Fresh Bites Friday, Fight Back Friday, Sunday School, Fat Tuesday, Traditional Tuesday, Allergy Free Wednesday, Party Wave Wednesday, Real Food Wednesday, Whole Foods Wednesday, Healthy 2Day Wednesday, Simple Lives Thursday, Thank Your Body Thursday, Tasty Traditions, Gaps-Legal Thursday, Keep it Real Thursday, Weekend Whatever Link-up, What I am Eating,

What Do I Eat? | Phoenix Helix
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19 thoughts on “What Do I Eat?

  1. Great website! Any suggestions on resources for a paleo autoimmune meal plan for kiddos? We have our son (who has Celiac disease and – we believe – SIBO) on the SCD and we have seen much improvement but he still has some issues. We want to try the paleo autoimmune protocol but could use some help coming up with recipes that a 3-year-old will embrace. Thanks!

    • Soy is forbidden in all forms, but some people do cheat with tamari and miso, believing the fermentation process makes it OK. It’s an individual choice.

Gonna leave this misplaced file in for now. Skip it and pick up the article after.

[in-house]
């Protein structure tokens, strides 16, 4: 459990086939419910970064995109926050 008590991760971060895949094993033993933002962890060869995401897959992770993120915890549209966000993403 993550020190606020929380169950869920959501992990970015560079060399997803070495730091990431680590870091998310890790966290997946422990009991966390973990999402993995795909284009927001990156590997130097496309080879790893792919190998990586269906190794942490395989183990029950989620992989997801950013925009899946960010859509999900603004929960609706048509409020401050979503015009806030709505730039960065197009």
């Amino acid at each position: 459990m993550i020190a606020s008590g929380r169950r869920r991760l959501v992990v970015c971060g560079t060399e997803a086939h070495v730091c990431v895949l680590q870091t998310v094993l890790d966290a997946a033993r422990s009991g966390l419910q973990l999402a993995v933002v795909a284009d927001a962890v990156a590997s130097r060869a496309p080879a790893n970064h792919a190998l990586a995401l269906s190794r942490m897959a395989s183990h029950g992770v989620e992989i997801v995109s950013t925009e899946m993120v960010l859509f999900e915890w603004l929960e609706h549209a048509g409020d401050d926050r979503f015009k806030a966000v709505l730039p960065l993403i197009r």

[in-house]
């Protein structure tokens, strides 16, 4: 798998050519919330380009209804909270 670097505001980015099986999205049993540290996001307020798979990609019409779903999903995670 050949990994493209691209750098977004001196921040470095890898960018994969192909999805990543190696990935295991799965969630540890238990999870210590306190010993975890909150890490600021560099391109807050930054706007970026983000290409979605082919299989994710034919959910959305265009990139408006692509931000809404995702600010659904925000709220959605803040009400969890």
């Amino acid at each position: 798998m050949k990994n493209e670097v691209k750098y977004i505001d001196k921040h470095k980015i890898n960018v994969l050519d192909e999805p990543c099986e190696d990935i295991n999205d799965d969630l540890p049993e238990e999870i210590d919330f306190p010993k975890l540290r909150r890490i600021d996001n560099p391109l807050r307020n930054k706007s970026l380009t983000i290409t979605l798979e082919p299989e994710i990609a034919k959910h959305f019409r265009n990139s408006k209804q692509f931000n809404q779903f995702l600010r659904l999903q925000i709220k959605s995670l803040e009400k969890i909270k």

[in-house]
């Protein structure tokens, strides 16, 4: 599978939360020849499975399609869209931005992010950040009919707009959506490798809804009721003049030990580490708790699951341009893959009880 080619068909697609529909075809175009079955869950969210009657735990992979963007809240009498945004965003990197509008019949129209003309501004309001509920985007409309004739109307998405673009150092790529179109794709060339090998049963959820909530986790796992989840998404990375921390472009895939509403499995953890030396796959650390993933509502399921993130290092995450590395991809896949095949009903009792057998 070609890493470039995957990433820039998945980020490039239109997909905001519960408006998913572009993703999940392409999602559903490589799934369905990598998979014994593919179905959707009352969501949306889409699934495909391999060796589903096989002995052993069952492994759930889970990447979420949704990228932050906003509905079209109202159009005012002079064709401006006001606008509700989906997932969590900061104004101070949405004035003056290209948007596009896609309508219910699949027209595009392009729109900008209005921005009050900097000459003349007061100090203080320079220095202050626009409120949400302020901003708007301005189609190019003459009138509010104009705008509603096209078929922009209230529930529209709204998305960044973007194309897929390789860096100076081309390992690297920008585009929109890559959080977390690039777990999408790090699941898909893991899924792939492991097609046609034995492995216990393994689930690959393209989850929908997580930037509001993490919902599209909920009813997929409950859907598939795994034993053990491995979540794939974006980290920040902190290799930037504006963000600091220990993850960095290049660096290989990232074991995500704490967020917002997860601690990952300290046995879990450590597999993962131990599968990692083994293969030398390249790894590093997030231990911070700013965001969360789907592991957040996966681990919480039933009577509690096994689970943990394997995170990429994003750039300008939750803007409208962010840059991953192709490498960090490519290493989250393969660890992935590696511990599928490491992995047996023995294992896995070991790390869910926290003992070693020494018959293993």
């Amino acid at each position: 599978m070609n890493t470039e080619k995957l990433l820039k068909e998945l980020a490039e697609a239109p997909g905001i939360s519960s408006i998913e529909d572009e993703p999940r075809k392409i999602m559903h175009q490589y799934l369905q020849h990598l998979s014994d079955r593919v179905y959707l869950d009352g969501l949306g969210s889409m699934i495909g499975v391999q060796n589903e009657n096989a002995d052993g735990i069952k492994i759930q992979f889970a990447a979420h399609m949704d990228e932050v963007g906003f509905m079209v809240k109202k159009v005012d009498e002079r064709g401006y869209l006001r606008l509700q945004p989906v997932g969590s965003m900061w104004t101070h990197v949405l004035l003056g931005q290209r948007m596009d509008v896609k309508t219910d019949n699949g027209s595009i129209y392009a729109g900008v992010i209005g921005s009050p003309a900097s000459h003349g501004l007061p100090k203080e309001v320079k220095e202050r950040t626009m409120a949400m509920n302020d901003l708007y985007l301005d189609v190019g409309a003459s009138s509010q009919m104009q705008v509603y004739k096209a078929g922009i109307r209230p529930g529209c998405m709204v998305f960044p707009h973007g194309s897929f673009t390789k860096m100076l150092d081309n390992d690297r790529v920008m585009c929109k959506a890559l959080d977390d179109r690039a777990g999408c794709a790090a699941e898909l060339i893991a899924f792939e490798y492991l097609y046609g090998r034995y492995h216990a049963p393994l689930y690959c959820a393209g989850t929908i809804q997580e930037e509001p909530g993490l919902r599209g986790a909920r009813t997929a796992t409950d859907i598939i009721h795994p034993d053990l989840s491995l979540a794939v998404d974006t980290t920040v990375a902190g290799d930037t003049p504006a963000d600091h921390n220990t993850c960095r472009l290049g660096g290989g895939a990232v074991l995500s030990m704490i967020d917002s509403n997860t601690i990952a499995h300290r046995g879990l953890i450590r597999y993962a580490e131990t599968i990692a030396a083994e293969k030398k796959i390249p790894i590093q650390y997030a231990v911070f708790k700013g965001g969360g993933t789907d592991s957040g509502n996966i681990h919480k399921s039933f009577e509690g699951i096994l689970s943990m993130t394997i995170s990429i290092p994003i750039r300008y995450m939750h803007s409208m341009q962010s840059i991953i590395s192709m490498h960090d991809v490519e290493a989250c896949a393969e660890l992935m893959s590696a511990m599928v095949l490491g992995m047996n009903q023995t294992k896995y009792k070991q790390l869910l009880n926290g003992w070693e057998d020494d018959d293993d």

2. Hi,
    I can’t thank you enough for you post comparing the 3 diets! I am a nursing mom of a 10 month old who has eczema. I did food elimination and without dairy, eggs, gluten and peanut butter his face has improved by about 90%. I’m sure he has leaky gut and I want to heal it as soon as possible. After reading your post comparing the diets I am going to try for myself and my son the GAPS diet. I purchased the book The Heal You Gut Cook Book to helps us out. I’m planning on starting with the introduction to gaps diet. My question is when the diet says it’s ok to eat egg yoke and then the whole egg and ghee (which I’m pretty sure still has trace amounts of dairy in it) should I still avoid that for a longer period of time until his gut has had more time to heal? I would appreciate any thoughts or advice you might have on this. Thanks for all your posts! I have learned so much!